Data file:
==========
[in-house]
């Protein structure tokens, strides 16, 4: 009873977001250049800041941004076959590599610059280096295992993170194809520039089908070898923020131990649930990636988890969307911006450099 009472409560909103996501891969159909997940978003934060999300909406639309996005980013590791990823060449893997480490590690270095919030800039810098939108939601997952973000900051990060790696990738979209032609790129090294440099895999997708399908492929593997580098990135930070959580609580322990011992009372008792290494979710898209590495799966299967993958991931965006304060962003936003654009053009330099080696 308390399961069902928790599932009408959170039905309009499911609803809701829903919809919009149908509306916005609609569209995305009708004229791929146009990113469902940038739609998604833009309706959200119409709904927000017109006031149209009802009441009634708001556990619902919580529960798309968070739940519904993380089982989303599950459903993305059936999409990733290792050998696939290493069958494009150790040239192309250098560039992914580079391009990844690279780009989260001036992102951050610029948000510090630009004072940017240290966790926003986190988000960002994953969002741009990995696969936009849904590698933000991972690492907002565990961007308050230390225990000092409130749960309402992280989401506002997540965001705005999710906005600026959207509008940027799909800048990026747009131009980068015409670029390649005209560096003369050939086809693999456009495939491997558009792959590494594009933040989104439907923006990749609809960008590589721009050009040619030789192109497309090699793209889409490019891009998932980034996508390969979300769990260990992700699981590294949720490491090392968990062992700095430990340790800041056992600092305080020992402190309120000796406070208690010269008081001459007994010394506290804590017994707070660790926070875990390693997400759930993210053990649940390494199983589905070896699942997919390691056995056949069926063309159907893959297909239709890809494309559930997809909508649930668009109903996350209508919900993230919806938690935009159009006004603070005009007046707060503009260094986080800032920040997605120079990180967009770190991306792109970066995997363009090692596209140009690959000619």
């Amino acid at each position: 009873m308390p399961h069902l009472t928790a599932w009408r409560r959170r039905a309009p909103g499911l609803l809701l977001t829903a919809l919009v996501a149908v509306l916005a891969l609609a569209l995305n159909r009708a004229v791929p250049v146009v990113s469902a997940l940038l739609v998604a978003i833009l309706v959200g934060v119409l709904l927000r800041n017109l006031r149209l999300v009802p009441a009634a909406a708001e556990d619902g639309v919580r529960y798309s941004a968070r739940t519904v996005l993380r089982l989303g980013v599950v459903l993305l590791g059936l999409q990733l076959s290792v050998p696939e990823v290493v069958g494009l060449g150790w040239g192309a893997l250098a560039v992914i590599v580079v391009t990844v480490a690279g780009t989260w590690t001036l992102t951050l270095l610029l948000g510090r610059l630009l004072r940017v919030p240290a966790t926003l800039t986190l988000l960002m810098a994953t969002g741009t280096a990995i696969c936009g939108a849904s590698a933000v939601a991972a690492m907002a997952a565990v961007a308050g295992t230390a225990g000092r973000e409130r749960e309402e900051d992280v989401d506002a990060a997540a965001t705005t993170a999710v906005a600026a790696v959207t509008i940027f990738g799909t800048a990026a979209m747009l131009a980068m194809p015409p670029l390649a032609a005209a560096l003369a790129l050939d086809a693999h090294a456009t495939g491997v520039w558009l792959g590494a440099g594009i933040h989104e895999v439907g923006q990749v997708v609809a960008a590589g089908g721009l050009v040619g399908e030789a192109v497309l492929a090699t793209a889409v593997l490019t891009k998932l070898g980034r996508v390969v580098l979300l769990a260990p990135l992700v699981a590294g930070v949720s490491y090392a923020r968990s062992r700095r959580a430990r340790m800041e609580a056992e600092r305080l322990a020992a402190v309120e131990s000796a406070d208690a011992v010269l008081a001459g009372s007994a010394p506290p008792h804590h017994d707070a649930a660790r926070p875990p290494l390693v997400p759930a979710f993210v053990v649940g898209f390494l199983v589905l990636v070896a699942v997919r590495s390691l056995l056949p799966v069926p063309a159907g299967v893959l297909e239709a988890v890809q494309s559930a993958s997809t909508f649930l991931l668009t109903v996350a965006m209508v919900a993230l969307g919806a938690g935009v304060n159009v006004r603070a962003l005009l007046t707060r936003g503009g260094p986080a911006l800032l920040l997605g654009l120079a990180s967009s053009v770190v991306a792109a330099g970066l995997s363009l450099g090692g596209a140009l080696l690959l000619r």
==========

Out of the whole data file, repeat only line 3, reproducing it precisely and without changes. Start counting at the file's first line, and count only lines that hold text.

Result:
């Amino acid at each position: 009873m308390p399961h069902l009472t928790a599932w009408r409560r959170r039905a309009p909103g499911l609803l809701l977001t829903a919809l919009v996501a149908v509306l916005a891969l609609a569209l995305n159909r009708a004229v791929p250049v146009v990113s469902a997940l940038l739609v998604a978003i833009l309706v959200g934060v119409l709904l927000r800041n017109l006031r149209l999300v009802p009441a009634a909406a708001e556990d619902g639309v919580r529960y798309s941004a968070r739940t519904v996005l993380r089982l989303g980013v599950v459903l993305l590791g059936l999409q990733l076959s290792v050998p696939e990823v290493v069958g494009l060449g150790w040239g192309a893997l250098a560039v992914i590599v580079v391009t990844v480490a690279g780009t989260w590690t001036l992102t951050l270095l610029l948000g510090r610059l630009l004072r940017v919030p240290a966790t926003l800039t986190l988000l960002m810098a994953t969002g741009t280096a990995i696969c936009g939108a849904s590698a933000v939601a991972a690492m907002a997952a565990v961007a308050g295992t230390a225990g000092r973000e409130r749960e309402e900051d992280v989401d506002a990060a997540a965001t705005t993170a999710v906005a600026a790696v959207t509008i940027f990738g799909t800048a990026a979209m747009l131009a980068m194809p015409p670029l390649a032609a005209a560096l003369a790129l050939d086809a693999h090294a456009t495939g491997v520039w558009l792959g590494a440099g594009i933040h989104e895999v439907g923006q990749v997708v609809a960008a590589g089908g721009l050009v040619g399908e030789a192109v497309l492929a090699t793209a889409v593997l490019t891009k998932l070898g980034r996508v390969v580098l979300l769990a260990p990135l992700v699981a590294g930070v949720s490491y090392a923020r968990s062992r700095r959580a430990r340790m800041e609580a056992e600092r305080l322990a020992a402190v309120e131990s000796a406070d208690a011992v010269l008081a001459g009372s007994a010394p506290p008792h804590h017994d707070a649930a660790r926070p875990p290494l390693v997400p759930a979710f993210v053990v649940g898209f390494l199983v589905l990636v070896a699942v997919r590495s390691l056995l056949p799966v069926p063309a159907g299967v893959l297909e239709a988890v890809q494309s559930a993958s997809t909508f649930l991931l668009t109903v996350a965006m209508v919900a993230l969307g919806a938690g935009v304060n159009v006004r603070a962003l005009l007046t707060r936003g503009g260094p986080a911006l800032l920040l997605g654009l120079a990180s967009s053009v770190v991306a792109a330099g970066l995997s363009l450099g090692g596209a140009l080696l690959l000619r």